I. Pharmacokinetics

  1. Short t-1/2 (1-2min), rapid onset of action
  2. Dose: 0.25-10 ug/kg/min IV x 10min max

II. Used to reduce BP, decrease afterload

III. Adverse effects:

  1. Cyanide poisoning
  1. Metabolism of nitroprusside and cyanide:
  1. Photodegradation releases cyanide from nitroprusside, as does normal in vivo metabolism
  2. Cyanide combines with endogenous thiosulfate to form thiocyanate, which is excreted in urine
  3. Endogenous thiosulfate, required for elimination of cyanide from the body, is normally present in small concentrations, enough to metabolize the cyanide from about 50mg of nitroprusside; thiosulfate stores are reduced in chronic illness
  4. Thiocyanate is itself toxic and has a t-1/2 of 2.7d; longer in renal failure
  1. Effects of cyanide-inhibits oxidative phosphorylation, causing
  1. CNS effects-decreased mental status, agitation, lethargy, sz, coma, death
  2. CV effect-initially tachycardia and hypertension (which can lead to increased doses of nitroprusside), then shock, arrhythmias
  3. Metabolic acidosis
  1. Thiocyanate toxicity
  1. Accumulates to toxic level when nitroprusside given over 7-14d (3-6d in severe renal failure)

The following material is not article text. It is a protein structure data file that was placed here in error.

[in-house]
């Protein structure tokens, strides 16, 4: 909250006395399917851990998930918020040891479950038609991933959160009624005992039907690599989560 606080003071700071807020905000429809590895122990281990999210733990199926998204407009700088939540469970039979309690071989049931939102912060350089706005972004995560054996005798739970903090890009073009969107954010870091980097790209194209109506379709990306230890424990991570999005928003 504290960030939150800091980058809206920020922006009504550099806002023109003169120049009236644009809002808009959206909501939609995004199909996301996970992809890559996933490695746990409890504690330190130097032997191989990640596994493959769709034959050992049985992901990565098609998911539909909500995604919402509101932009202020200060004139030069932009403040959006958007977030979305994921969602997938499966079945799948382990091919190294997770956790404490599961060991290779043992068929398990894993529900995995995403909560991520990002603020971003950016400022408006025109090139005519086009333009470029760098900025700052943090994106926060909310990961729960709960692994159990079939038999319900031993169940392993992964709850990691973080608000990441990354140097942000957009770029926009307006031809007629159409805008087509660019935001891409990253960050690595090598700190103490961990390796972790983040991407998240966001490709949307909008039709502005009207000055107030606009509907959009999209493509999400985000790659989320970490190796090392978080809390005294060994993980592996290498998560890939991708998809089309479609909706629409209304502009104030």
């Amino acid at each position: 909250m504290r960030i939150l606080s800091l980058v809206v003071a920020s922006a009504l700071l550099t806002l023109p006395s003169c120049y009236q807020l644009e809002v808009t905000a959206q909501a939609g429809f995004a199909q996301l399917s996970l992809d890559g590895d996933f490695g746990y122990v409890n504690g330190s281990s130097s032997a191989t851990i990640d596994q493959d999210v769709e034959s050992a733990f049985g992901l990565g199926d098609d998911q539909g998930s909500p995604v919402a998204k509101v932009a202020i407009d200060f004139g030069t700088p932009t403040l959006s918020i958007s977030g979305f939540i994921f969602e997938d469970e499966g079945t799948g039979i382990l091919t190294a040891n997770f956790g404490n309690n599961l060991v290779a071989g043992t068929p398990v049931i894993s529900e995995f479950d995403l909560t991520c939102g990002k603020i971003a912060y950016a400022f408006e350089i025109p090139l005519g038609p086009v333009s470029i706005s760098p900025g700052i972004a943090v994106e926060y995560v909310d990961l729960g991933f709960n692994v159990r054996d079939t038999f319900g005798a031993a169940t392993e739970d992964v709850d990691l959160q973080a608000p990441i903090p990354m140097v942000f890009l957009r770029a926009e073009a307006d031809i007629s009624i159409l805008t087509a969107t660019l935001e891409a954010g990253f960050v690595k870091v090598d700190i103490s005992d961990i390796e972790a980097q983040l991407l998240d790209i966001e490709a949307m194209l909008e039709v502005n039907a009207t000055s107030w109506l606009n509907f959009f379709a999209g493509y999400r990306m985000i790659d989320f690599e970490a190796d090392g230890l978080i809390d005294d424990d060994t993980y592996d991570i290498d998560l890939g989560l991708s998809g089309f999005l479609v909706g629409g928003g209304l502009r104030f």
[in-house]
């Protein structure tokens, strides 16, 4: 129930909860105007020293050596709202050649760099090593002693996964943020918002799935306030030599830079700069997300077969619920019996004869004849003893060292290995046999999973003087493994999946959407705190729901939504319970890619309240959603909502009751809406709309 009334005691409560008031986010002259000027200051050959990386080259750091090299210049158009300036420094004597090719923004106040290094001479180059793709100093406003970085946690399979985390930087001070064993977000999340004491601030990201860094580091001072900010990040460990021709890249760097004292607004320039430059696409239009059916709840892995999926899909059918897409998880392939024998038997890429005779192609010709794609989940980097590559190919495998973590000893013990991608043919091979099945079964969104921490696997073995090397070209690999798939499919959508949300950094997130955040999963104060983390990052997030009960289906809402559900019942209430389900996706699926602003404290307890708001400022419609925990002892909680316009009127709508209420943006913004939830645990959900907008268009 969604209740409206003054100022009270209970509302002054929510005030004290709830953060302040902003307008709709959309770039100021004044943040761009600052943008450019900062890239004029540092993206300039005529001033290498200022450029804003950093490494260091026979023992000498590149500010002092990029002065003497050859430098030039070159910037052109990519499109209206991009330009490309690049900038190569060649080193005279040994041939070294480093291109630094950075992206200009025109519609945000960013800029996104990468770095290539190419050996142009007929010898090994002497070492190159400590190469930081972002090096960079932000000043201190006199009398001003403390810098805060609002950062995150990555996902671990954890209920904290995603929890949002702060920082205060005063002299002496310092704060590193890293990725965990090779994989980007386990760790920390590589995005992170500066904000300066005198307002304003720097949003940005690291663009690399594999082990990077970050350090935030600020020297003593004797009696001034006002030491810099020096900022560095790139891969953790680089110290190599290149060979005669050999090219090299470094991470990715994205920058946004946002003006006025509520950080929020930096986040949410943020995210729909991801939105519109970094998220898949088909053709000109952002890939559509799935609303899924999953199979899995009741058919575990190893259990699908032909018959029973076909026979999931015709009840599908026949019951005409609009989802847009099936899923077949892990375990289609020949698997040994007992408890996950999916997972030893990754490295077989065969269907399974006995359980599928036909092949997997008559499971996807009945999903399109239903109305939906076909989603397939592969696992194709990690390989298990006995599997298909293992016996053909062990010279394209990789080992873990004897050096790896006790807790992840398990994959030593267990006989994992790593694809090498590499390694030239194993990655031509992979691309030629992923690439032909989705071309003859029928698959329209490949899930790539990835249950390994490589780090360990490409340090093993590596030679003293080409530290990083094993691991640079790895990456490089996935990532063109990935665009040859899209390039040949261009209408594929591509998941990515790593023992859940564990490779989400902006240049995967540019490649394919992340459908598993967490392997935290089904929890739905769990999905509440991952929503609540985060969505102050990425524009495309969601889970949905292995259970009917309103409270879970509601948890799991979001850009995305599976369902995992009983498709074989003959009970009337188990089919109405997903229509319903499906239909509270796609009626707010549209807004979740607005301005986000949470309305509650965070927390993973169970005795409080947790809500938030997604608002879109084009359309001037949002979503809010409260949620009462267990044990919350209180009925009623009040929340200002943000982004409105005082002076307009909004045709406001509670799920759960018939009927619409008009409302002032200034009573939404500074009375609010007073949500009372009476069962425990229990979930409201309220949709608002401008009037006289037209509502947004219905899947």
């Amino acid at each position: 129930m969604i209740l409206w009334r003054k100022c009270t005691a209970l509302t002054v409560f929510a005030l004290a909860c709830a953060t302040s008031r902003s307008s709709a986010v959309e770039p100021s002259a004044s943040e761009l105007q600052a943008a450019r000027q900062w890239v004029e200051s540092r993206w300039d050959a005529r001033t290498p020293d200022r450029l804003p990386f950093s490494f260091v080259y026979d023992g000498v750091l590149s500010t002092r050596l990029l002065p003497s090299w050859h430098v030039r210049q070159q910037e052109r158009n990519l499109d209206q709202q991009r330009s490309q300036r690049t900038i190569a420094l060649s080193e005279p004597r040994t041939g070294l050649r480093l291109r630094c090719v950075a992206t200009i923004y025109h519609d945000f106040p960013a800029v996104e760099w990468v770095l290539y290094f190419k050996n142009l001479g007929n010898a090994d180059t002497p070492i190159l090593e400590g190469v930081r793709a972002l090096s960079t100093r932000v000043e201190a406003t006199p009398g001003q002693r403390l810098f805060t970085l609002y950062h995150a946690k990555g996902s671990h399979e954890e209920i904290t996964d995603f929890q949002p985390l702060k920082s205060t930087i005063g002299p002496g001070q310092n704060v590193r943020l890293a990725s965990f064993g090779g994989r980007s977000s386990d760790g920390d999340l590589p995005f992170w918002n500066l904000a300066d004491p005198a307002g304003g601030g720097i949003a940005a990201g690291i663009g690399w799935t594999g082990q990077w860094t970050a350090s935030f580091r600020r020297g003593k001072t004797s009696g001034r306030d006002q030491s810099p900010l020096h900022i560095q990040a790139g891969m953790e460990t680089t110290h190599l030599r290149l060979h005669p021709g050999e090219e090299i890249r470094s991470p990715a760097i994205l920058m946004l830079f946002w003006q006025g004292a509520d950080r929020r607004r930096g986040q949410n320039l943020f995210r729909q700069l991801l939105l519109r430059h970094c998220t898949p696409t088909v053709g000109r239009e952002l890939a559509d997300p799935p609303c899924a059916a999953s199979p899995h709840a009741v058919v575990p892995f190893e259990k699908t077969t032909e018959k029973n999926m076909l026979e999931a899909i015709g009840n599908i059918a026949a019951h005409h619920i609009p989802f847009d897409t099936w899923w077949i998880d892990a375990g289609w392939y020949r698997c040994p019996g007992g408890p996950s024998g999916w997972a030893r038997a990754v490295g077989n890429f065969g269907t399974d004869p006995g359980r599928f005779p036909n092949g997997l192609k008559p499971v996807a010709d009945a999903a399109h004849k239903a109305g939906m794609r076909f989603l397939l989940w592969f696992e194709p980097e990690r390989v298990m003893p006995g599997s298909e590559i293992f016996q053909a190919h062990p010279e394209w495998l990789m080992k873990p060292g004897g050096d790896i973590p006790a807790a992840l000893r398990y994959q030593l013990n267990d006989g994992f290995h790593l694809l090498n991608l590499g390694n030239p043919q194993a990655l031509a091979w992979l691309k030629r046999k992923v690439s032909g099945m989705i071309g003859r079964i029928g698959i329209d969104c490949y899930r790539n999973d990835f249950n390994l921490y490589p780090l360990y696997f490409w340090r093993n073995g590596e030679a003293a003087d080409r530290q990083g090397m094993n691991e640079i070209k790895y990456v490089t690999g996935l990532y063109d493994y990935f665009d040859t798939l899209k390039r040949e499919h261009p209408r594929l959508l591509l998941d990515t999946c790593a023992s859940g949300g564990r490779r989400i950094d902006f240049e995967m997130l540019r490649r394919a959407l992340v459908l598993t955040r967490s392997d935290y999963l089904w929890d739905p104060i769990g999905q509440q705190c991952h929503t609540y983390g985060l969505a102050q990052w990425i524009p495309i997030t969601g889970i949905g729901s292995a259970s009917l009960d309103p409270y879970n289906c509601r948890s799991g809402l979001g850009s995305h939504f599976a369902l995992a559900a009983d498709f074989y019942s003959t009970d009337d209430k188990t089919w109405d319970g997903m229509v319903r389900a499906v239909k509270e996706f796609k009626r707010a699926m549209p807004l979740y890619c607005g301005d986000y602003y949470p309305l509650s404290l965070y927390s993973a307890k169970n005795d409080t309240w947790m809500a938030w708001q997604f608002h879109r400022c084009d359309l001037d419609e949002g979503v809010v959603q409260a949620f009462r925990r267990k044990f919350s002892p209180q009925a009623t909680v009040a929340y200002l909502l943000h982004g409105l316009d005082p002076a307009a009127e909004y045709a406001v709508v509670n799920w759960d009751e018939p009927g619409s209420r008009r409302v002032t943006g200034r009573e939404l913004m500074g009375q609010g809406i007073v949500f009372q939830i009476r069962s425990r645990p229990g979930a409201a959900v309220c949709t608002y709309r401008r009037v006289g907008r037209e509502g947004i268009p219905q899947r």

2. Occurs sooner if co-administer thiosulfate with nitroprusside
  3. Causes rash, abd. pain, tinnitus, n/v, weakness, CNS disturbance (delusions, agitation, tremor, sz, coma, death)
  4. Dx by clinical and thiocyanate levels (nl < 4mg/l, <8mg/l if smoker; toxic when >100mg/l)
  5. Tx-stop drug, hemodialysis
  1. Cyanide levels
  1. Usual RBC levels < 1.9 uMol/l (50ug/l)
  2. Toxicity starts at about 40uMol/l (1mg/l)
  3. >200uMol/l almost always causes serious toxicity
  1. Safe dose of nitroprusside is unlimited if add sodium thiosulfate (add 1g to each 100mg nitroprusside)
  2. Without thiosulfate, recommended dose of up to 10ug/kg/min can cause toxicity in <2h; differs from pt to pt but >1-2ug/kg/min can eventually result in toxicity
  3. Treatment of cyanide toxicity
  1. Stop drug!
  2. 100% O2
  3. Sodium Thiosulfate
  4. Sodium nitrite-produces low-grade methemoglobinemia which traps cynide; skip this if already severely anemic and not severely cyanide toxic
  1. Diagnosis of cyanide toxicity
  1. Levels (see above)-take too long, must use clinical picture (see above)
  2. Causes decreased O2 consumption, so increases venous pO2 (unless cardiac output is decreased, in which case can be cyanotic), so get PINK SKIN AND BRIGHT RED VENOUS BLOOD
  1. Decreased pO2 due to altered pulmonary hemodynamics
  2. Increased ICP (rare)
  3. Nausea, vomiting
  4. Caution in pts w/known renal failure

(Source: Crit. Care Clin. 7:555, 1991)